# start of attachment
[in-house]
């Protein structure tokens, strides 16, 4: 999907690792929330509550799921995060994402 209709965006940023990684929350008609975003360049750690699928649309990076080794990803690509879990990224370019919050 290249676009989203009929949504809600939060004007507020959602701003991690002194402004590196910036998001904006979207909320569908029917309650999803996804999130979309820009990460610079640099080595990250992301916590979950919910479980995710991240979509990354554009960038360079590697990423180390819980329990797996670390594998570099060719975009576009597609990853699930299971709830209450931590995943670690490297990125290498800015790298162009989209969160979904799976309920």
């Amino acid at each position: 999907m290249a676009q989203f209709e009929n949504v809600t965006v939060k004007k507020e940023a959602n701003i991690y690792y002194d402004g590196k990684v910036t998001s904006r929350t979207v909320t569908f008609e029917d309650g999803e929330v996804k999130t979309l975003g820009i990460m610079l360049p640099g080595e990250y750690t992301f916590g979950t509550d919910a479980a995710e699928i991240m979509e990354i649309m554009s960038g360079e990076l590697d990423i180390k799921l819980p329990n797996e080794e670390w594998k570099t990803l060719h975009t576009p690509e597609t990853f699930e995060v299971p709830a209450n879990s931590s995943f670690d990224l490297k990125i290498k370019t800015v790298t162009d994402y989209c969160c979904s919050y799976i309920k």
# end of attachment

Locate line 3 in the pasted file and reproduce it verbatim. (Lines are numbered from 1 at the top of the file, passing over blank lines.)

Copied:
């Amino acid at each position: 999907m290249a676009q989203f209709e009929n949504v809600t965006v939060k004007k507020e940023a959602n701003i991690y690792y002194d402004g590196k990684v910036t998001s904006r929350t979207v909320t569908f008609e029917d309650g999803e929330v996804k999130t979309l975003g820009i990460m610079l360049p640099g080595e990250y750690t992301f916590g979950t509550d919910a479980a995710e699928i991240m979509e990354i649309m554009s960038g360079e990076l590697d990423i180390k799921l819980p329990n797996e080794e670390w594998k570099t990803l060719h975009t576009p690509e597609t990853f699930e995060v299971p709830a209450n879990s931590s995943f670690d990224l490297k990125i290498k370019t800015v790298t162009d994402y989209c969160c979904s919050y799976i309920k």